Almost 1,000 firefighters and emergency workers are battling one of the most intractable Spanish wildfires in recent years as the blaze rages for a sixth day, after devouring at least 7,400 hectares of land in the southern region of Andalucía and forcing the evacuation of more than 2,600 people.
On Sunday, 260 members of Spain’s military emergencies unit were deployed to help tackle the fire, which began last Wednesday in the mountainous Sierra Bermeja above the resort town of Estepona, and which now has a perimeter of 53 miles (85km). Experts hope the rain forecast across much of the country on Monday will help extinguish the blaze.
Investigators say they have evidence that the fire, which claimed the life of a 44-year-old firefighter last Thursday, was started deliberately. Announcing the deployment of the military personnel on Sunday night, the prime minister, Pedro Sánchez, said the government and its partners “will work together and tirelessly in the face of the fire that is devastating the province of Málaga”.
The Andalucían regional government’s forest fire service, Infoca, said conditions had improved overnight, adding that efforts were beings focused on the eastern flank of the fire. But it stressed the fire was of a scale and complexity not seen for years, and had been aggravated by neglect of rural areas and the climate crisis.
“Right now, we’re probably dealing with the most complicated fire that Spanish firefighting services have faced in recent years,” said Juan Sánchez, the director of Infoca’s regional operations centre.
“We’ve spent a lot of time talking about how difficult the abandonment of rural areas and climate change are making things. But now we’re living through it for ourselves. I would ask everyone to wait until we’ve put out the fire and to avoid counting on easy solutions – like fires putting themselves out in winter. Because this is a complex problem with complex solutions.”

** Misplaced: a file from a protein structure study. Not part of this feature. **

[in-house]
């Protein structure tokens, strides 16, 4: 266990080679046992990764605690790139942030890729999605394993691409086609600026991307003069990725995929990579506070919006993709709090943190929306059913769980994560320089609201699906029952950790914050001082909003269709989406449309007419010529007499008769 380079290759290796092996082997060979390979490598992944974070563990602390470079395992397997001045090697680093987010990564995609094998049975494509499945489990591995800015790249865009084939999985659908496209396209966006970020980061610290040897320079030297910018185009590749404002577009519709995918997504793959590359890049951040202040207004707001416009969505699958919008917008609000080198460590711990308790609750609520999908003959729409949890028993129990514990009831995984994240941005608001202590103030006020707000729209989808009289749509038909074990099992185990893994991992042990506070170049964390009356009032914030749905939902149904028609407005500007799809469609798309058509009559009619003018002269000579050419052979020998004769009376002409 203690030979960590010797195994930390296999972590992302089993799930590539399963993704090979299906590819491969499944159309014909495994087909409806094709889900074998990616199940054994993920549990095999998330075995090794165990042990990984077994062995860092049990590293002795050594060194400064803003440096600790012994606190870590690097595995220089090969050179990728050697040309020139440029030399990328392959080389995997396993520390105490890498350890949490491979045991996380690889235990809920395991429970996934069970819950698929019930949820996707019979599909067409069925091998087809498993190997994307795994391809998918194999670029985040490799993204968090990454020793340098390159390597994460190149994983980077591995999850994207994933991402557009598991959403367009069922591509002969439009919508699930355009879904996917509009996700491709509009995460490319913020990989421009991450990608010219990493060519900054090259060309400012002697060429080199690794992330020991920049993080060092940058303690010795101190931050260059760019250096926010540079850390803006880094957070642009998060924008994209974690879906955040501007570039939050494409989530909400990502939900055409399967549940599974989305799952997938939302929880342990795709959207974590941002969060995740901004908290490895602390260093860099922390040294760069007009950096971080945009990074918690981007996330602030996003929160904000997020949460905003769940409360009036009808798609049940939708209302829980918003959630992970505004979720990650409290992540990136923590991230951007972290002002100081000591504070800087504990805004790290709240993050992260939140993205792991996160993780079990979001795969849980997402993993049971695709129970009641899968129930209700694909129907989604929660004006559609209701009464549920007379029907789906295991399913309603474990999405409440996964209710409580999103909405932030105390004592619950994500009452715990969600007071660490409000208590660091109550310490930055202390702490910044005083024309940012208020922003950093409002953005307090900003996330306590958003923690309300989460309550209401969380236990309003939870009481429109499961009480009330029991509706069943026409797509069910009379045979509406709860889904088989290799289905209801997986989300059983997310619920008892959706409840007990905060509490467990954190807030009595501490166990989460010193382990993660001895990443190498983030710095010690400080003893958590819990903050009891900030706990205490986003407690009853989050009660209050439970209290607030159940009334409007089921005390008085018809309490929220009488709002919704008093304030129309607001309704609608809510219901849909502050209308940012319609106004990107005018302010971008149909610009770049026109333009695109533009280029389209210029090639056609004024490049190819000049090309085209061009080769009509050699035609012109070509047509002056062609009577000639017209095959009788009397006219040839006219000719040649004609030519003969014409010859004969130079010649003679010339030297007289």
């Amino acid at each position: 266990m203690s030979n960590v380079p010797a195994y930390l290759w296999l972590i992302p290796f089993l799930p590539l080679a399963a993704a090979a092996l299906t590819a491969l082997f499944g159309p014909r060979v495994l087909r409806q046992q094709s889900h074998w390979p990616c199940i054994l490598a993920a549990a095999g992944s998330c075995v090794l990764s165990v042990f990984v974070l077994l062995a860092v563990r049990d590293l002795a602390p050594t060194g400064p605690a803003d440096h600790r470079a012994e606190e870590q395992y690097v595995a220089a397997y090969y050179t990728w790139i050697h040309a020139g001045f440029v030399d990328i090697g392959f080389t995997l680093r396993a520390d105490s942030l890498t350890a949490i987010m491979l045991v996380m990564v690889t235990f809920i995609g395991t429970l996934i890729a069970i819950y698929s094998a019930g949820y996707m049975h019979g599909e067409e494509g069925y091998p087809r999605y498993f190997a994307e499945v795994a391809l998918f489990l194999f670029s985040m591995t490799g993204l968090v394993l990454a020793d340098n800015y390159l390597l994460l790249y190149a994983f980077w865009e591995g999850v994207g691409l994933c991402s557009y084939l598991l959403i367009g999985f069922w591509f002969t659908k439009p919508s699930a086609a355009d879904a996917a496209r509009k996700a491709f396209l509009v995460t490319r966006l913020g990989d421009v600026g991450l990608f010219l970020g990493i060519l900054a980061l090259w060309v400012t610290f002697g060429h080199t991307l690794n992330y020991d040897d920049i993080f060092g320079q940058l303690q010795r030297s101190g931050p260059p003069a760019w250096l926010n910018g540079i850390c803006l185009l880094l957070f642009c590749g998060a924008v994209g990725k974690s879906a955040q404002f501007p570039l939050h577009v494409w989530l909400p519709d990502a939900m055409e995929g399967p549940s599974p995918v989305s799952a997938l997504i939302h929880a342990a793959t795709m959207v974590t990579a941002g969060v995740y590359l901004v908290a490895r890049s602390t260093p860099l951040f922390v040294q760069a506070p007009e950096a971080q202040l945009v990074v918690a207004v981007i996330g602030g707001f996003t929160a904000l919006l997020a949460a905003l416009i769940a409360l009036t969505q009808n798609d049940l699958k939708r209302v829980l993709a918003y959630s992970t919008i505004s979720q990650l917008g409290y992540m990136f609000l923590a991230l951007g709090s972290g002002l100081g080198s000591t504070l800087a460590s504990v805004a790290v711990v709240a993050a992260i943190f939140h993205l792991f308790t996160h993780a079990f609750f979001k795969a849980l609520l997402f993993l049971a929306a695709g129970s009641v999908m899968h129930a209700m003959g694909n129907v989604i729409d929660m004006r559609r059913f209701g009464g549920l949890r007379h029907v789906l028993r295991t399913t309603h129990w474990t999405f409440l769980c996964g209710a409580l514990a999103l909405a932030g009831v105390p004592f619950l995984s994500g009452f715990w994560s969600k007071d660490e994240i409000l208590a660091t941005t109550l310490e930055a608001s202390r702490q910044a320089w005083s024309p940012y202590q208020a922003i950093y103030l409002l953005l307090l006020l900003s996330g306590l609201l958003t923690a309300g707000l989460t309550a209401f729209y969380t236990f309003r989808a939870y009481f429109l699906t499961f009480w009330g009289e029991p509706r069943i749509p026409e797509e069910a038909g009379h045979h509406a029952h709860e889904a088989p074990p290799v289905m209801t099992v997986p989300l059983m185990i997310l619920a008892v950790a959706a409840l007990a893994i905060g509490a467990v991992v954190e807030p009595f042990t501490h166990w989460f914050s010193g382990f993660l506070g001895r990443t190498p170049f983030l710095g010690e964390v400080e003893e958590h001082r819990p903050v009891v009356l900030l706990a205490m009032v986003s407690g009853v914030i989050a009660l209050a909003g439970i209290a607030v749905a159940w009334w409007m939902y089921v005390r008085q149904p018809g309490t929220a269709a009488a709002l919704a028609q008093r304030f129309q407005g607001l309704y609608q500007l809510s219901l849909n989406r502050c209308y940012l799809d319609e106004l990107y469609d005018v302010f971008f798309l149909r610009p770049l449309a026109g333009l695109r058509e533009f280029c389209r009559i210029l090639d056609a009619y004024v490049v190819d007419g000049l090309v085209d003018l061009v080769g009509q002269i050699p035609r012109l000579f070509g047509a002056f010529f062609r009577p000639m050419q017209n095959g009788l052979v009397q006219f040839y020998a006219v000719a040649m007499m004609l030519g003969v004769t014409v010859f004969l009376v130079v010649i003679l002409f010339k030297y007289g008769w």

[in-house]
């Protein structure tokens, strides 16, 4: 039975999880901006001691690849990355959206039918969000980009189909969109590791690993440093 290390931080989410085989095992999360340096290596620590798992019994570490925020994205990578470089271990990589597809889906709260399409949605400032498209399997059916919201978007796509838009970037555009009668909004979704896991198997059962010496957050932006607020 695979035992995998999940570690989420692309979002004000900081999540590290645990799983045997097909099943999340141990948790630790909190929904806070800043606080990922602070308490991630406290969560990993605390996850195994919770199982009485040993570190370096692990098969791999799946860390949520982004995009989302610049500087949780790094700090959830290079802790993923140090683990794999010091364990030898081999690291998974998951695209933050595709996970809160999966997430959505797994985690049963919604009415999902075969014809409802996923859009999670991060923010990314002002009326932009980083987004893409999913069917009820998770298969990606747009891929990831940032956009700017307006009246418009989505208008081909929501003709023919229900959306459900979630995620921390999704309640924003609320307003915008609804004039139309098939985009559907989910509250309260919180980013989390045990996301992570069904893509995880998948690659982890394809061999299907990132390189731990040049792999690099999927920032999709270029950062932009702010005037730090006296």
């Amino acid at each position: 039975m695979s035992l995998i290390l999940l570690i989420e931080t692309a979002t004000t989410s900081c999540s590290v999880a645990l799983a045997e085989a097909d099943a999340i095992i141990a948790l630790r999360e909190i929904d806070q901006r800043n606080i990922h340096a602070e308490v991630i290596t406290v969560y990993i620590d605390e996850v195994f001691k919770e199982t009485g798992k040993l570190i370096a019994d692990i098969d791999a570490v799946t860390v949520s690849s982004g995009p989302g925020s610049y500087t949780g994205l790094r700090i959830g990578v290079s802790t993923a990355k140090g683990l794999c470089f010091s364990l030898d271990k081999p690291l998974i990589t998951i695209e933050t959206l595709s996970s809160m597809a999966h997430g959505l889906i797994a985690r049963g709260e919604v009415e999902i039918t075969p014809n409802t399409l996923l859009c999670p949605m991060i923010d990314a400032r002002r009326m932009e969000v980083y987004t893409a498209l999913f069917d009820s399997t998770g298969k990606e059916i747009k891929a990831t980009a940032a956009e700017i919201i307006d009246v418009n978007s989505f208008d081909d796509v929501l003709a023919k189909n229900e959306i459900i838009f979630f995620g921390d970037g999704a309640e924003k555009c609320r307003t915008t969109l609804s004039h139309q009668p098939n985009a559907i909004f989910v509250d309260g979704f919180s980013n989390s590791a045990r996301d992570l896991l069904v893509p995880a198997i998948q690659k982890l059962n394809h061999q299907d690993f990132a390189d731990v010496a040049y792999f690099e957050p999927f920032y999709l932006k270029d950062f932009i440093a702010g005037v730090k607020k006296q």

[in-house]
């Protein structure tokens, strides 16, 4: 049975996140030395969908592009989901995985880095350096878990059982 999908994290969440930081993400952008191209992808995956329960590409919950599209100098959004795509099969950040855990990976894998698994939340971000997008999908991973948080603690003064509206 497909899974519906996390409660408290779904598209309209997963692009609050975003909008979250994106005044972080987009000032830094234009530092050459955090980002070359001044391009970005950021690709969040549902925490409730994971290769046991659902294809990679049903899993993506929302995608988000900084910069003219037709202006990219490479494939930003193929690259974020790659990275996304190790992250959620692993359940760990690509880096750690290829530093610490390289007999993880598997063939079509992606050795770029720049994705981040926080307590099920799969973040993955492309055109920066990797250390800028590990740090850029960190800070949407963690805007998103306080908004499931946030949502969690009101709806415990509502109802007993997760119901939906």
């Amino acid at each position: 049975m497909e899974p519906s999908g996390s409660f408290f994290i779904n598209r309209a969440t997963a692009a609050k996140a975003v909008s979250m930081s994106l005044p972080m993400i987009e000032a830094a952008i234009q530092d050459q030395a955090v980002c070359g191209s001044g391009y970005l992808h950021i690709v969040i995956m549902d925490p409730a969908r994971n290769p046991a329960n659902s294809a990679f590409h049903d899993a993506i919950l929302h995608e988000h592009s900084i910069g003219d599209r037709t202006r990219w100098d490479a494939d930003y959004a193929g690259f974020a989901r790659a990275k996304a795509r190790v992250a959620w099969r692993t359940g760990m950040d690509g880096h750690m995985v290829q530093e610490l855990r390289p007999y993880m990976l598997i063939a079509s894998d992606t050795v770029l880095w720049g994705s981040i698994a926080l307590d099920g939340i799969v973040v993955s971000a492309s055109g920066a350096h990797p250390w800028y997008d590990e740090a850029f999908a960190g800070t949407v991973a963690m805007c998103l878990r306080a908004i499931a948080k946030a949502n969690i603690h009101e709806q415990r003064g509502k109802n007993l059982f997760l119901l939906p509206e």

Most of those evacuated from parts of Estepona had been able to return home by Monday, but 1,700 people from six towns and villages evacuated on Sunday – Genalguacil, Jubrique, Faraján, Pujerra, Alpandeire and Júzcar – were being hosted elsewhere.
Hot and dry temperatures combined with strong winds have created a perfect storm, turning the blaze into a “hungry monster”, according to Alejandro García, Infoca’s deputy operational chief. “The potency and strength of this wildfire is unusual for the kind of blazes that we are used to seeing in this country,” he told reporters on Sunday.
The firefighting agency released aerial pictures showing towering plumes of smoke emerging from rugged terrain, which it said made it hard for crews to access some areas on the ground. More than 40 aircraft are helping to fight the blaze from above.
Wildfires are common in southern Europe during the hot, dry summer months, but they have been particularly prevalent around the Mediterranean Sea this year, worsened by the intense August heatwaves.
In Spain, more than 75,000 hectares (186,000 acres) of forest and bush areas have burned in the first eight months of the year, according to the Ministry for the Ecological Transition and the Demographic Challenge.
Climate scientists say there is little doubt the burning of coal, oil and natural gas is driving more extreme climate events, such as heatwaves, droughts, wildfires, floods and storms.
Associated Press contributed to this report